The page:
3. Typically you will see changes in the CBC indicative of anemia and you will see elevated ESR and CRP
4. Both diseases are diagnosed with endoscopy
5. Both are treated with steroids, immune modulators, and nutrition;
6. Both are periodically monitored by pediatric GI specialists

36

Who and WHAT does Crohn's disease effect

-Affects preteens through adults
-5 to 10 new cases per 100,000 individuals/year

-Affects any part of GI tract from mouth to anus
-PATCHY disease: most often effects terminal ileum, ileum and cecum and the colon

37

sx of Crohn's Disease

1. Abdominal pain (can wake from sleep)
2. weight loss
3. Diarrhea
4. Hematochezia
5. Growth failure
6. Extraintestinal manifestations (like delayed puberty)

38

who and WHAT does Ulcerative colitis effect

-Affects preteens to adults (peak incidence 15-25 yo)
-2.05-3.67/100, 000 per year in children

-Affects only the colon
-Diffuse, CONTINUOUS process starting at the rectum and extending more proximally into the colon

39

Active UC is characterized by

diffuse and continuous edema, erythema, friability, and ulceration

40

Sx of UC

1. Abdominal pain
2. weight loss
3. fevers
4. bloody, mucousy diarrhea
5. nocturnal diarrhea
6. Growth failure
7. Extraintestinal manifestations (like delayed puberty

41

Definition of Functional abdominal pain (IBS)

MUST INCLUDE:
1. Episodic or continuous abdominal pain
2. No evidence of an inflammatory, anatomic, metabolic or neoplastic process that explains the subject’s sx
3. Some loss of daily functioning
4. Additional somatic symptoms such as headache, limb pain or difficulty sleeping


42

IBS cannot include what sx

1. Persistent RUQ or RLQ pain
2. dysphagia
3. persistent vomiting
4. GI blood loss
5. nocturnal diarrhea
6. family hx of IBD, celiac dz, or PUD
7. pain that wakes the child from sleep
8. arthritis
9. perirectal disease
10. involuntary weight loss
11. deceleration of linear growth
12. delayed puberty
13. unexplained fever

43

who does IBS affect

Children school aged to adolescents

44

Features of IBS

1. no discernible pattern
2. nothing seems to consistently make it better or worse
3. the child continues to grow and develop appropriately

45

what is IBS caused by

visceral hypersensitivity

46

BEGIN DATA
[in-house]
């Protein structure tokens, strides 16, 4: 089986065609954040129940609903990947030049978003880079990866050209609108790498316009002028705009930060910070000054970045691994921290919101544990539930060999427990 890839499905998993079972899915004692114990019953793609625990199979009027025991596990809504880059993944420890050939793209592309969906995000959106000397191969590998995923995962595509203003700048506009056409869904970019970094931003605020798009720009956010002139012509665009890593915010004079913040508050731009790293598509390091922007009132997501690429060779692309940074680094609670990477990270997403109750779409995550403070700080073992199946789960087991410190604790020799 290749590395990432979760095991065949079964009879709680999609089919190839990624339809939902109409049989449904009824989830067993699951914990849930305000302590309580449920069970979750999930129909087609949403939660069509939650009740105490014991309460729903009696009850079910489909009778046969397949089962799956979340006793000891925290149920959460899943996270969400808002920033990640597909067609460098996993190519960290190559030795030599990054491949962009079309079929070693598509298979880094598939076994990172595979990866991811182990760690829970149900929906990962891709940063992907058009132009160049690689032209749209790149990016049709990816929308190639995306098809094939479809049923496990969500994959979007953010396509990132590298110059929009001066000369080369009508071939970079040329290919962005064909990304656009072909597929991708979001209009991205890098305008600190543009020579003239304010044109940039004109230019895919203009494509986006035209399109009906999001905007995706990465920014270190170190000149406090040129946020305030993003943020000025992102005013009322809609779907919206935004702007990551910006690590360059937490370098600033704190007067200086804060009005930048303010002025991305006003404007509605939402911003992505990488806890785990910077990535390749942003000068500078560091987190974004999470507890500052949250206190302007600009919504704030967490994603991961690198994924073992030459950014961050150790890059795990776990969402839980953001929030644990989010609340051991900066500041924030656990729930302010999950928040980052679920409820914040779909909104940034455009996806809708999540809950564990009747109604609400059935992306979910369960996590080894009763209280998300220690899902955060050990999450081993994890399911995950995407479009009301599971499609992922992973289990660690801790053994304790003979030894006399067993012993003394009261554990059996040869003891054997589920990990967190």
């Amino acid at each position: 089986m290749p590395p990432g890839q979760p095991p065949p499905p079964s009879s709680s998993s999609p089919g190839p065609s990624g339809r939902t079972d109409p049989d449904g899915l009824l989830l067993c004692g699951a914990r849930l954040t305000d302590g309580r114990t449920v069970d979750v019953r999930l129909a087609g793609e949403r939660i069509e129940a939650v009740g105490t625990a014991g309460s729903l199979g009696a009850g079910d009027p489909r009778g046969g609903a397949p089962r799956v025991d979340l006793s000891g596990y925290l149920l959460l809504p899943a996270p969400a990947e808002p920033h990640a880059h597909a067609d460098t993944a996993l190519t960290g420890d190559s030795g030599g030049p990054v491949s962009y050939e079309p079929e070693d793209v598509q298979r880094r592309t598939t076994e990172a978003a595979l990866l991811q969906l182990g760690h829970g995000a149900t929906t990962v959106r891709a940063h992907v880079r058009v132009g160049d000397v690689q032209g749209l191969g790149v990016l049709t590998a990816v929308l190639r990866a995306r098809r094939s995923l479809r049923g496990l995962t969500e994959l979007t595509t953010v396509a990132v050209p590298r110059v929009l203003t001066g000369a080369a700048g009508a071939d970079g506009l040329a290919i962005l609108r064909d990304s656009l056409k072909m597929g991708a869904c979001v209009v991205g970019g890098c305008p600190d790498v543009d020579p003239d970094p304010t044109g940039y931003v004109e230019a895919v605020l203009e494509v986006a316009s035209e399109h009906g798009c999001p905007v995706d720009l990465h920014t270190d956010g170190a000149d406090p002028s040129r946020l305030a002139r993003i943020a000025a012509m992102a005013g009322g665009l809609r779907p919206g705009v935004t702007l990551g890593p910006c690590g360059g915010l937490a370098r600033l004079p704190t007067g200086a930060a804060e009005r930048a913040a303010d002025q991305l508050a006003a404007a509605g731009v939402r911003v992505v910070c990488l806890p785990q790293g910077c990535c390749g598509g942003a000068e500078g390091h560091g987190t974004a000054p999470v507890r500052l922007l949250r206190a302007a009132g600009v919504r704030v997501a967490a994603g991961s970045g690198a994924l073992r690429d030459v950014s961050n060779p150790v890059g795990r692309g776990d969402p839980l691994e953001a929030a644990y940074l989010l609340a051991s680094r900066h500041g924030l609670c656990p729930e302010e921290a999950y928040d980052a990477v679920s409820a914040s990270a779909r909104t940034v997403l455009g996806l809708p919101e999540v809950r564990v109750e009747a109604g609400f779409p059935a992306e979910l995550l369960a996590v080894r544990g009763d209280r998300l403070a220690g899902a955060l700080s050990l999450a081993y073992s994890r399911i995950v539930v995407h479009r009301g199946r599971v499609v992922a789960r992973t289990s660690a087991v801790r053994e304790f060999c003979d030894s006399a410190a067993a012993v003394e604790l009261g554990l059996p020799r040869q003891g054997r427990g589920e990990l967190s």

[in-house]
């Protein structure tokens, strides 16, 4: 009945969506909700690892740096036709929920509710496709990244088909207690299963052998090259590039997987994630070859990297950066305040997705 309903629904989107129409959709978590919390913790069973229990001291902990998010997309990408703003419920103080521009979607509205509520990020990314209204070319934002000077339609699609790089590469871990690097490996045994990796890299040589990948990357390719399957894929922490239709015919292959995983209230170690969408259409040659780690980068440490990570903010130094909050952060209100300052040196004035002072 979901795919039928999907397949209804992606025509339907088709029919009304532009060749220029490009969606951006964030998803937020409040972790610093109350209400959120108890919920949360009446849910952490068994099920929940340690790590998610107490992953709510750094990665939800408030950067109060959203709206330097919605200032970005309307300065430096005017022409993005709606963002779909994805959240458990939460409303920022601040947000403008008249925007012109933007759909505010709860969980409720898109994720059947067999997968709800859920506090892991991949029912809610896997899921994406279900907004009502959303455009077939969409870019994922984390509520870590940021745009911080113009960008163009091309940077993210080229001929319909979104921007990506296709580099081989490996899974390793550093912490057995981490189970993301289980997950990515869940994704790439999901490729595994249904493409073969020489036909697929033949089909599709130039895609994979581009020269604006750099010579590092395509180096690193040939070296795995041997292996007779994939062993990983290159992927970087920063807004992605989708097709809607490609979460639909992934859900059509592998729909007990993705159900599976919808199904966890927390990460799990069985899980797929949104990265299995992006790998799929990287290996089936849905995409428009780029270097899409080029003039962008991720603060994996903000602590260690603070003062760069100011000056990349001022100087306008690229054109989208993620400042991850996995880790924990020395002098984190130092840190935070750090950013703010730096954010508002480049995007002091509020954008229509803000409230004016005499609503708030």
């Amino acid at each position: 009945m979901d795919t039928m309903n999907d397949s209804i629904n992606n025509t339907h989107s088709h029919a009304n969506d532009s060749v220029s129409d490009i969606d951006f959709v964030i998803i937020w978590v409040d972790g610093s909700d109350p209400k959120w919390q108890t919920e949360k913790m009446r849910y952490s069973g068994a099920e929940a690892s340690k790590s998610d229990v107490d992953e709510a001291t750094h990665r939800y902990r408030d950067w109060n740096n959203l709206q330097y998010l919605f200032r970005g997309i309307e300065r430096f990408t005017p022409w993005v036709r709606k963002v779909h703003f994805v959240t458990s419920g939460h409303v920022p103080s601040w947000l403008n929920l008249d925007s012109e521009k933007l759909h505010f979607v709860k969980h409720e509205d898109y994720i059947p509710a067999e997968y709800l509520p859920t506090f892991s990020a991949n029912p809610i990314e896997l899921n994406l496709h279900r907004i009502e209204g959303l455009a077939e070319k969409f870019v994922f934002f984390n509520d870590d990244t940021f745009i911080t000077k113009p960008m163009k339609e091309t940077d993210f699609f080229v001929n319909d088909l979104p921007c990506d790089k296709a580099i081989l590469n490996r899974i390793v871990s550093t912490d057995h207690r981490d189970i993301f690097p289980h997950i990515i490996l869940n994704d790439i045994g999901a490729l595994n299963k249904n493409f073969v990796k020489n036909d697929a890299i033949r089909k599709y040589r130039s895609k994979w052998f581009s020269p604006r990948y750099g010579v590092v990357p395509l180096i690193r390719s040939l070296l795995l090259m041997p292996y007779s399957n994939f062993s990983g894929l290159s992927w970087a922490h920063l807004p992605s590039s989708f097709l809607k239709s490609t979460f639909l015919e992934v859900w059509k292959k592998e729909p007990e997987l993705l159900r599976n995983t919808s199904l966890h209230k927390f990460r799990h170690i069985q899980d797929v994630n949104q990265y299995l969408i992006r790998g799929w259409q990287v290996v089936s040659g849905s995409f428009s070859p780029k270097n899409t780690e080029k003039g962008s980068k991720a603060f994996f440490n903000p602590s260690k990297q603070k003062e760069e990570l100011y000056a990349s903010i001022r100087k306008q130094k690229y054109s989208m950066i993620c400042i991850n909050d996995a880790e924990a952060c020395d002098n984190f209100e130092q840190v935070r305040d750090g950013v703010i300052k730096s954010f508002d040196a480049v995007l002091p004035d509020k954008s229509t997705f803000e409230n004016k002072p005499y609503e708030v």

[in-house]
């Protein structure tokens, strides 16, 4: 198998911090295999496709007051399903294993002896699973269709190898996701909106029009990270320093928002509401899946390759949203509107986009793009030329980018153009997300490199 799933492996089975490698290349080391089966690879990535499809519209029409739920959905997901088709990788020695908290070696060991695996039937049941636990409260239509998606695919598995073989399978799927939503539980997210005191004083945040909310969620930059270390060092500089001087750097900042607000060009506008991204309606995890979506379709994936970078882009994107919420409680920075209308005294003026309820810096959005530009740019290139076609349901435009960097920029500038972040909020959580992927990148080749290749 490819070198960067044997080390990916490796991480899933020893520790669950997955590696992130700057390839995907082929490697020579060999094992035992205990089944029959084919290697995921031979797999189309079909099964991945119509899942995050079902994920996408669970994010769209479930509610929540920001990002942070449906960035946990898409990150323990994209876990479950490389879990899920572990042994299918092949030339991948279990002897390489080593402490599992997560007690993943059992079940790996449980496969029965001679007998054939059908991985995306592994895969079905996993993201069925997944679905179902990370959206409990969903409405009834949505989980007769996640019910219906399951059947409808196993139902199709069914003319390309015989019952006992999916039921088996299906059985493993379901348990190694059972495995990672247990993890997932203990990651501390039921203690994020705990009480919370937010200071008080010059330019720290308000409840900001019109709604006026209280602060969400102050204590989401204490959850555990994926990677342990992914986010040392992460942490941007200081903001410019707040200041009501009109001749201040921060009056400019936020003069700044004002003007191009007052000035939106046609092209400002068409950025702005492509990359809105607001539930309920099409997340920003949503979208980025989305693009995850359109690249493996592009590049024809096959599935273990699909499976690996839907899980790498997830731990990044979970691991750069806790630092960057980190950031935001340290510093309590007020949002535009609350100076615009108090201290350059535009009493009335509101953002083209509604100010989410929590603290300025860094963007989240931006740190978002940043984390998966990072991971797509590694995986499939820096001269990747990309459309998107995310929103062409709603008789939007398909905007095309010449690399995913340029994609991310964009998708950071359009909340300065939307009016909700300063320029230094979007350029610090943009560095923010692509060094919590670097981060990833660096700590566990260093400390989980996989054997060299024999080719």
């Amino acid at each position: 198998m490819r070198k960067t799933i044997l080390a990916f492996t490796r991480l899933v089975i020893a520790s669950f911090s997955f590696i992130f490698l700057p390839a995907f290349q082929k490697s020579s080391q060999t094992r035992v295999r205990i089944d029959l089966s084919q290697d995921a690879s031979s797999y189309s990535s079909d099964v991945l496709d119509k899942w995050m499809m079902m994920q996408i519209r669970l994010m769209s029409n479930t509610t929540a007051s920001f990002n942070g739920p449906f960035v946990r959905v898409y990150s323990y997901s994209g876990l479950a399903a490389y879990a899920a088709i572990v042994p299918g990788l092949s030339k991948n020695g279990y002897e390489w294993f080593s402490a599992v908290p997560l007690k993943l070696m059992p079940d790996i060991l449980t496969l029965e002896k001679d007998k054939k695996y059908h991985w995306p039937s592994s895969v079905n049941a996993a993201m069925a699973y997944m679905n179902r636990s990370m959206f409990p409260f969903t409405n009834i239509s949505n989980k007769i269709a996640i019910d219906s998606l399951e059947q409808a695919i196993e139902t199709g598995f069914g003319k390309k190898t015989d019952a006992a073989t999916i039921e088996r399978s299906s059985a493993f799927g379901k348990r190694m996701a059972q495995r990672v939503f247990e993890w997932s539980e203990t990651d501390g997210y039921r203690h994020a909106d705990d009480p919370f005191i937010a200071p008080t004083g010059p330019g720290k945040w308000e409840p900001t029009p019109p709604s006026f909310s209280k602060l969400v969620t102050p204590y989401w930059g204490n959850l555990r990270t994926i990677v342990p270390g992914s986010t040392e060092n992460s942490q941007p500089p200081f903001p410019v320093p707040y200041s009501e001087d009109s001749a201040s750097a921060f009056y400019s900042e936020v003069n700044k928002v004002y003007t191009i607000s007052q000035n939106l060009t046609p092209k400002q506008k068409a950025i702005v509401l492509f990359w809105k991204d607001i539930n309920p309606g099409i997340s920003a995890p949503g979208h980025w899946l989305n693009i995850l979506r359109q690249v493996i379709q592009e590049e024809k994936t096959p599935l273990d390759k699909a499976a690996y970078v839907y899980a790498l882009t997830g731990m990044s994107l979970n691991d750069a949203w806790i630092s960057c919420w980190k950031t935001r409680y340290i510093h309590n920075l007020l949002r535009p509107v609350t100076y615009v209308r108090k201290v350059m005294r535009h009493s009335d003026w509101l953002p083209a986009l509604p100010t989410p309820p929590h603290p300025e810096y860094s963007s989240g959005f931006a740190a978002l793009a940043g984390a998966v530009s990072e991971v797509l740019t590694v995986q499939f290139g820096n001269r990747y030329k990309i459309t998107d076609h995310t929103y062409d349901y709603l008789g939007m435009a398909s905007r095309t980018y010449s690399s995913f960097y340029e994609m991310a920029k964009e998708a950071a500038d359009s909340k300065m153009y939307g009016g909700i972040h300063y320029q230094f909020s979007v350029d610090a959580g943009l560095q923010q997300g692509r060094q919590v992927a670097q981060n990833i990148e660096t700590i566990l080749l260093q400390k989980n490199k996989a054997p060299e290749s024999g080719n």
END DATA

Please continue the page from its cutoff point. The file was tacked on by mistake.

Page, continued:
IBS is a dx of exclusion. Before you can diagnose it, what screening labs must be normal?

Screening labs: CBC, CRP, ESR, TTG, IgA, CMP, GGT, and UA

47

tx of IBS

1. Education: explain what condition the patient has
2. Symptomatic:
-increased fiber and fluids;
-antispasmodics (Levsin subligual or Bentyl 10 mg QD-QID daily);
-can consider Tricyclic antidepressant—amitriptyline (10-20 mg daily);
-stress management and relaxation techniques

48

define nausea and regurgitation

Nausea - a sensation of impending emesis

Regurgitation - the return of small amounts of food or secretions to the hypopharynx -food is brought back to the mouth without abdominal and diaphragmatic muscular activity

*Emesis rarely occurs without nausea

49

define emesis and retching

Emesis (a.k.a. “vomiting”) - forceful expulsion of stomach contents through an open glottis

Retching (a.k.a. “dry heaves”) - same mechanism as vomiting but glottis remains closed

*Emesis rarely occurs without nausea

50

The approach to acute nausea and vomiting is based on three key questions:

1. Is immediate therapy needed due to the consequences of nausea and vomiting regardless of the underlying cause?
2. Are empiric treatment and reassurance sufficient?
3. Is expeditious work-up required to establish the cause?- Is this a more serious problem, like an anatomical issue, that requires emergent intervention?

51

common causes of vomiting in neonates

1. GERD
2. Pyloric stenosis
3. Necrotizing enterocolitis*
4. Malrotation w/ volvulus
5. Hirschsprung disease
6. Atresias*, stenoses
7. Metabolic disorders*
8. Feeding intolerance

*unique to neonatal period
*Others, such as pyloric stenosis, Hirschsprung disease, and malrotation may be picked up outside of the neonatal period, typically in early infancy.

52

Common causes of vomiting in infants

1. GERD*
2. Gastroenteritis*
3. Anatomic
4. Intussusception
5. Rumination
6. Nutrient intolerances
7. Overfeeeding
8. Munchausen syndrome by proxy

*most common

53

Common causes of vomiting in childhood

1. Gastroenteritis
2. Infection
3. Peptic ulcer/GERD
4. Cyclic vomiting
5. Psychogenic
6. Toxic ingestion- should be considered in any child who has the motor skills to place objects in the mouth
7. Intracranial mass

54

Common causes of vomiting in adolescene

1. Gastroenteritis
2. Peptic ulcer/GERD
3. Psychogenic
4. Intracranial mass
5. Cyclic vomiting
6. Bulimia
7. Pregnancy
8. Drugs of abuse
9. Suicide attempt

*pschyogenic causes become more prominent

55

Bilious vomiting in the first months of life suggests

anatomical obstruction or other serious condition

56

With vomiting in neonates and infants it is important to:

1. take it seriously
2. Distinguish vomiting from regurgitation
3. Bilious versus non-bilious

57

"For bilious vomiting, I give ____. It has never failed in the worst cases of persistent bilious vomiting. It can be repeated in half an hour if really necessary. The results are immediate.”

one teaspoonful of table salt

58

how to distinguish vomiting vs reguritation

Vomiting would likely be of larger volume and would certainly be forceful.

59

cause of bilious vomiting in older children

bilious vomiting can occur with any syndrome with repeated bouts of vomiting. As food is expelled, all that remains in the GI tract is saliva and bile

60

cause of bilious vomiting in neonatal or early infancy period

-malrotation with or without volvulus
-intussusception

61

what is a malrotation

-a developmental error in the formation of the G.I. tract in which the intestine does not complete its normal rotational pattern of fetal development